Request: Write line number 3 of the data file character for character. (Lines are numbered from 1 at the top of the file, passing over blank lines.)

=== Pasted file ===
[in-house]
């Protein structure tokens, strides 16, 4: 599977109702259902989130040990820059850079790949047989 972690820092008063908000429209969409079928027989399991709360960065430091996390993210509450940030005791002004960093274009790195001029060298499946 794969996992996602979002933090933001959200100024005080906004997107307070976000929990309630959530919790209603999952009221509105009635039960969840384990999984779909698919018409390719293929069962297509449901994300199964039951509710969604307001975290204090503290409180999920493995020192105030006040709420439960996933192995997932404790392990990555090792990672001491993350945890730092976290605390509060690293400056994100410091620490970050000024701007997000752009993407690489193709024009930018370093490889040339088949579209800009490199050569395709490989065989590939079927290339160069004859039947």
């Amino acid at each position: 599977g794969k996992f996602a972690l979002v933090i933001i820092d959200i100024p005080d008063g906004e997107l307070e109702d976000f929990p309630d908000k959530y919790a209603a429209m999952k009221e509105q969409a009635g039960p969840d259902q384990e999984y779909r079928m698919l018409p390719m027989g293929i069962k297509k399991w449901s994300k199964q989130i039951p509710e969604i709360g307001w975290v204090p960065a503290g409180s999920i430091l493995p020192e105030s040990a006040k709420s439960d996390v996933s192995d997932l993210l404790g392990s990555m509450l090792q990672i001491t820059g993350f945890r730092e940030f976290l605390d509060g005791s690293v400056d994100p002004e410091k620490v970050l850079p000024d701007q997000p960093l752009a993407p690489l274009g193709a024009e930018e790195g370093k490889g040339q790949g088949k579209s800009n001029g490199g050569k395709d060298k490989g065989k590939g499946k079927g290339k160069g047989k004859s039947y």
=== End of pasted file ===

């Amino acid at each position: 599977g794969k996992f996602a972690l979002v933090i933001i820092d959200i100024p005080d008063g906004e997107l307070e109702d976000f929990p309630d908000k959530y919790a209603a429209m999952k009221e509105q969409a009635g039960p969840d259902q384990e999984y779909r079928m698919l018409p390719m027989g293929i069962k297509k399991w449901s994300k199964q989130i039951p509710e969604i709360g307001w975290v204090p960065a503290g409180s999920i430091l493995p020192e105030s040990a006040k709420s439960d996390v996933s192995d997932l993210l404790g392990s990555m509450l090792q990672i001491t820059g993350f945890r730092e940030f976290l605390d509060g005791s690293v400056d994100p002004e410091k620490v970050l850079p000024d701007q997000p960093l752009a993407p690489l274009g193709a024009e930018e790195g370093k490889g040339q790949g088949k579209s800009n001029g490199g050569k395709d060298k490989g065989k590939g499946k079927g290339k160069g047989k004859s039947y």